The Law Society of Saskatchewan Libraries Family Law – Custody and Access – Mobility Rights
2013 SKQB 59 - Court of Queen's Bench, Danyliuk, February 21, 2013
(QB13051)
The petitioner mother has entered into a new relationship and is pregnant. She wants to move with the parties’ two children to live with her new spouse. The respondent father is currently in jail and will be incarcerated for the balance of the calendar year.
The respondent opposes the move and wants access to his children at the jail. The mother had unilaterally moved with the children prior to making this application in the face of an existing court order. One of the reasons that respondent is in jail is because HELD: The Court was of the view that this was an exceptional case that warranted permitting the move on an interim basis. The petitioner’s new relationship and the impending birth of a new sibling for the children is a material change in circumstances.
The move is justified because the petitioner is the only parent available to the children and it would defy common sense to deprive the children of a relationship with their new sibling, particularly when the respondent is unavailable as a parent and there is no reasonable basis to conclude that matters can be resolved in the father’s favour. The respondent asked to have the issue of custody and access delayed until his release.
This is not a realistic option. It was clear that the father had not truly considered the best interests of his children in opposing this application and that the mother’s position would likely prevail at trial. With respect to access with the father in jail, there was no evidence that visiting the respondent in jail would be beneficial to these young children.
The respondent was granted telephone access and, if it was possible to arrange with corrections officials, access via Skype or Face Time.
The Law Society of Saskatchewan Libraries file:///H:/webLS/CaseMail/CM%2015-13.htm[25/06/2013 11:32:01 AM] Family Law – Custody and Access – Variation – Appeal
, 2013 SKCA 18 - Court of Appeal, Klebuc Lane Jackson, February 19,
2013 (CA13018)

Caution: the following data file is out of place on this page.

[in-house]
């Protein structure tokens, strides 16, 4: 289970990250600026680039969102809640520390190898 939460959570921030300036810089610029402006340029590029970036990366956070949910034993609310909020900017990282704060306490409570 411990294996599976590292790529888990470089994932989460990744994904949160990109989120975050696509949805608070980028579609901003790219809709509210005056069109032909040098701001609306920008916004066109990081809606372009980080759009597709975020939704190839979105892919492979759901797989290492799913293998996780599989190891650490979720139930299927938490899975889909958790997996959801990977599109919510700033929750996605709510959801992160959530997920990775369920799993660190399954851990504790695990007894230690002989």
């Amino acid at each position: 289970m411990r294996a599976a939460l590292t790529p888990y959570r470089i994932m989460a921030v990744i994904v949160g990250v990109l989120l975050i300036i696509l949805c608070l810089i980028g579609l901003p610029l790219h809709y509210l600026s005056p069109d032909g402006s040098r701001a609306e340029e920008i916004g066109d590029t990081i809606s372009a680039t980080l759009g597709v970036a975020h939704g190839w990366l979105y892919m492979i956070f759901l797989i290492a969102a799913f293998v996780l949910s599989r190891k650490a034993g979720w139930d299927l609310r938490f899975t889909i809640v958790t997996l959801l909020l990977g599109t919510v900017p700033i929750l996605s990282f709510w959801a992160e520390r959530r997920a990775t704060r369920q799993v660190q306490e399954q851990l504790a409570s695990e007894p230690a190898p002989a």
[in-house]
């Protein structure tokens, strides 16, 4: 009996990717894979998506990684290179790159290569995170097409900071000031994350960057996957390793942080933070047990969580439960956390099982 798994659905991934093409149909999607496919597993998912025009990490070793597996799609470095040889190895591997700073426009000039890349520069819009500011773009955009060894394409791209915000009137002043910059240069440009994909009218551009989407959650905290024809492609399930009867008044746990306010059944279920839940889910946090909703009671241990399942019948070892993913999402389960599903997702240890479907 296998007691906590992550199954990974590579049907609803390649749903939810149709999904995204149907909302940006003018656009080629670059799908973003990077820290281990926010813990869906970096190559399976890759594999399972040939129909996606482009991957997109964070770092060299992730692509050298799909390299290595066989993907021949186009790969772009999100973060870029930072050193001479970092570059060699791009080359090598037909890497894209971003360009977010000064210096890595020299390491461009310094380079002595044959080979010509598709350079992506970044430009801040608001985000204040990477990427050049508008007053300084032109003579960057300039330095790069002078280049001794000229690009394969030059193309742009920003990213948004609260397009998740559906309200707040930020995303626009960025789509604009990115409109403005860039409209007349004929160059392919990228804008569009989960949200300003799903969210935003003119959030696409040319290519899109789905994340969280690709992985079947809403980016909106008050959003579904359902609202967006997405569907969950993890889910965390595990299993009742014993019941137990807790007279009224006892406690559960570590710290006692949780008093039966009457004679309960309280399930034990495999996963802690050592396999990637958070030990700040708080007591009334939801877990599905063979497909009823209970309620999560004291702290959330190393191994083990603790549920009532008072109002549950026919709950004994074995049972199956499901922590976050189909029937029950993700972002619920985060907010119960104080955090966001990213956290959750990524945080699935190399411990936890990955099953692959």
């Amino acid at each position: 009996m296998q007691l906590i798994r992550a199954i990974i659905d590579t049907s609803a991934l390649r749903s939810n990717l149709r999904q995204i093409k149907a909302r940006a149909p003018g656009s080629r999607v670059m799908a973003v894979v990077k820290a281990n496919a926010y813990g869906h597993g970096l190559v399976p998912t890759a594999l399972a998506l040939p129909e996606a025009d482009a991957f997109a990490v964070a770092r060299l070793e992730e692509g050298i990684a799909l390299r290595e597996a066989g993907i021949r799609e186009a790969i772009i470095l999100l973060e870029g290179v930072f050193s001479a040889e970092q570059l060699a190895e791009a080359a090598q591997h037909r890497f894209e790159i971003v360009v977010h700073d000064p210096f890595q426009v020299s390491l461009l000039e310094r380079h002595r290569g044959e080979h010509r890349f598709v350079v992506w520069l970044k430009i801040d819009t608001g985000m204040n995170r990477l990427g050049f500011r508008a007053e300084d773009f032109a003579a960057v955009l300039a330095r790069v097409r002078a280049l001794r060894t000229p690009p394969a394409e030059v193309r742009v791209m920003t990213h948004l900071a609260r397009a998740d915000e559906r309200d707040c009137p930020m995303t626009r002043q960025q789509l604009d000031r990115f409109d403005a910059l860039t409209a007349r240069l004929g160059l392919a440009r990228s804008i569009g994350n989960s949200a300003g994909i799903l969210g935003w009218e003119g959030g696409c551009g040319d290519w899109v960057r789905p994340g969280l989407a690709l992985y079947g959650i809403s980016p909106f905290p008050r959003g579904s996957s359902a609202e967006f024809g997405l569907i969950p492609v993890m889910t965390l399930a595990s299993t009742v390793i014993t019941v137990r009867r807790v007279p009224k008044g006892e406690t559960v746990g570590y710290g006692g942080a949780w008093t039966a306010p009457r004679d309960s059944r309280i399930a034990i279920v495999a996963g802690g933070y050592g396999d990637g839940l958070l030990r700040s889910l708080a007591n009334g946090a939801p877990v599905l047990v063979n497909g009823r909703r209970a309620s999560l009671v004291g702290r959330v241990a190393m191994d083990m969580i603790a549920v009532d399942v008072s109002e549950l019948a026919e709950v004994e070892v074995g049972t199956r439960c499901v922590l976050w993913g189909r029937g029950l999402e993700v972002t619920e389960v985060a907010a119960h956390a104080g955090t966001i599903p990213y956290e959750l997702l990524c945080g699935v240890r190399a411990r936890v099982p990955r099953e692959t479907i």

The appellant appealed the Queen’s Bench trial decision rendered in 2011 regarding the variation of the custody and access arrangements between the parties. The original order sought to be varied arose from a 2004 consent judgment in which the parties agreed to a shared parenting arrangement. They also agreed to use alternative dispute resolution proceedings to resolve differences before proceeding to court. In an interim order made in 2010, the Chamber’s judge awarded the respondent interim sole custody with the appellant to have limited supervised access. This variation had occurred because the Chamber’s judge had found a material change in circumstances because the appellant’s conduct was having significant negative effects on the child. It was pursuant to this decision that the trial judge issued his decision. The trial judge had assessed the appellant as unable to communicate with the respondent and that the appellant could not put his needs ahead of his daughter’s; rather than support her extracurricular activities, the appellant had created anxiety for the child. As a result, the trial judge ordered that the respondent would have the final decision if the parties were unable to agree respecting decisions regarding the child but was satisfied that a joint custody arrangement was in the best interests of their child. The appellant appealed on the ground that the respondent’s application was illegal because the respondent had not complied with the 2004 order regarding the process for resolving the parties’ differences. He argued that there had been no change in circumstances because the parties had always been in disagreement regarding the child’s extracurricular activities.